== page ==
Ok, so maybe Golden Oak has fallen out of favor with the masses, but I still like my Golden Oak kitchen cabinets.
I'd like them more if they weren't beginning to show their age.
The cabinet under the sink was the worst. Little drops of water over the years had taken its toll on the cabinet's finish.
Anyone that has read my blog in the past knows that I am a total do it yourselfer, but the thought of sanding my cabinets down to bare wood, was unbearable (pun intended).
So, for the last couple of weeks I have been trying to think of a simpler way to "repair" the finish. I thought about painting them, but I haven't liked the oak cabinets I've seen that have been painted. The grain always seems to show through.
Here is my formula -
Remove the doors and drawers. Take one of the fake (faux) drawer fronts from under the sind, down to the local big box depot.
The first step is to find a stain that is as close to what you already have as possible.
Next, get some scotch bright pads (that's the scratchy stuff on the back of most kitchen sponges).
Get some paint thinner.
Look for a new product from Minwax. It's a poly urathane, water based, that you apply with a rag. I know, you think, "that can't work" - but it works great, it dries super fast, and gives a great finish.
As an alternative, you can use spray on poly urethane, but that take forever to dry. I used the spray on the front before I tried the rub on. I will probably never go back to the spray.
I actually built the Oak Cabinets in my last house, so I am not totally cluess about finish work.
Buy some 100 or 120 grit sand paper (get some additional finer paper if you want an extremely smooth surface. 120 grit was fine for my project.
Now, figure out the sheen your cabinets have. Not what they used to have, but what they have now, so you can blend if necessary.
Ok, go home, take one of the door fronts that really looks bad. Grab your scotch bright and paint thinner, have some paper towels handy. Now rub down the entire door with the scotch bright and paint thinner.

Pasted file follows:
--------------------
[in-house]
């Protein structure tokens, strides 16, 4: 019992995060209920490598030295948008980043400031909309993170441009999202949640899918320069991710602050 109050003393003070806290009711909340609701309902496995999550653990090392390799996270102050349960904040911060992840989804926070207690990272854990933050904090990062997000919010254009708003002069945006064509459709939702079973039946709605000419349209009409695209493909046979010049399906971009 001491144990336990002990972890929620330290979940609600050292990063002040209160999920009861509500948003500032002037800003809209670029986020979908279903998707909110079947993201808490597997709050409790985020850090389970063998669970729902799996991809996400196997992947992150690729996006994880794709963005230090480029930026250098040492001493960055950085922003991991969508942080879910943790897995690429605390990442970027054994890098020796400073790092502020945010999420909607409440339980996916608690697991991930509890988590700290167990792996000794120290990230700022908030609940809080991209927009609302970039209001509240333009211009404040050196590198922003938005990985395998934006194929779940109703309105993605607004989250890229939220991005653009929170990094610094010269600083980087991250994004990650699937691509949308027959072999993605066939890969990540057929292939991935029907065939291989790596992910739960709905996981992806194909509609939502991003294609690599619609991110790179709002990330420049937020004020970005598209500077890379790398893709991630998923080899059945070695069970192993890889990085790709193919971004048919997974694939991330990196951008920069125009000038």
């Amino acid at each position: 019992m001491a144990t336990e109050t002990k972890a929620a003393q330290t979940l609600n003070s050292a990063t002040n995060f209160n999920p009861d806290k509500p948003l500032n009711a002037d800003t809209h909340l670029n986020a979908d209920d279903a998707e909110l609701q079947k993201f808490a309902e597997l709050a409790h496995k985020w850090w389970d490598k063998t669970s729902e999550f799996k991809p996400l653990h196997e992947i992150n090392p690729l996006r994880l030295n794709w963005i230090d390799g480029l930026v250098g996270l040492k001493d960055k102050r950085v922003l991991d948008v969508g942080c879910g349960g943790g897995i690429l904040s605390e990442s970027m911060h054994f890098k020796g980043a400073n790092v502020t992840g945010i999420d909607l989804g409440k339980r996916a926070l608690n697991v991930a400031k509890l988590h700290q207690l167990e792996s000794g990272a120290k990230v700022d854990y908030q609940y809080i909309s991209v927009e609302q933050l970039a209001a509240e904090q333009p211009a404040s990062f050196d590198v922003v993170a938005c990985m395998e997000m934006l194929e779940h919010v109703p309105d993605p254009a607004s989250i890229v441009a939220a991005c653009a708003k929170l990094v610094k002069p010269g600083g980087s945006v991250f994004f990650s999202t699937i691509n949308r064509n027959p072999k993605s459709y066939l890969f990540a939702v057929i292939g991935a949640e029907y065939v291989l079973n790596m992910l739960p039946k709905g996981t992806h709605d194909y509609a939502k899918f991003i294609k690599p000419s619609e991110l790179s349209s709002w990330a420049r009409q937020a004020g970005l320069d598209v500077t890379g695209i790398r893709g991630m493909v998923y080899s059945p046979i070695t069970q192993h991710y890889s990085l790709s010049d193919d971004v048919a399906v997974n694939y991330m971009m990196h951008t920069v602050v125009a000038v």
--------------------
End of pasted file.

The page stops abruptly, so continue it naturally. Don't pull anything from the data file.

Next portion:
Anywhere the wood is exposed, the paint thinner will darken, but once it dries, it will lighten back up.
The object here is to clean the wood, and to remove any of the really loose finish.
Let them dry, then go over them with the sandpaper. This time to smooth the existing finish, but not to remove any more than you need to.
Wipe the wood down real well with the paper towels, or blow it off with compressed air like I did.
Now you are ready to stain. I put it on with a brush, let it stand about 5 min, then removed it with the paper towels. If you did it right, the stain should blend in very well with the existing stain. You'll want to cover the entire surface, but the stain will only darken the exposed wood where the finish has warn off. Don't try to only paint the stain on the areas that are bare, just stain the whole piece, then wipe it all off.
Follow the directions on the stain. I had to wait 8 hours before I could poly coat mine. They do make a waterbase stain that I have used in the past, but they didn't have the right color at Lowes, so I used the slow dry stuff (Minwax again).
Once the stain was dry, I sprayed the fronts of two doors and faux drawer fronts.
Once those were dry, I turned them over and did the other side with the wipe on poly. That stuff is great. I used the same process on the cabinet frames.
Mine were actually falling apart, so I had to do some rebuilding, but in the end, the cabinets I repaired look better that those I haven't gotten to yet. In the mean time they blend in very well
Please note that there are many finishes out there and I can only say that my instructions worked for me. If you decide to try this, do so at your own risk, but enjoy the outcome if it works out for you.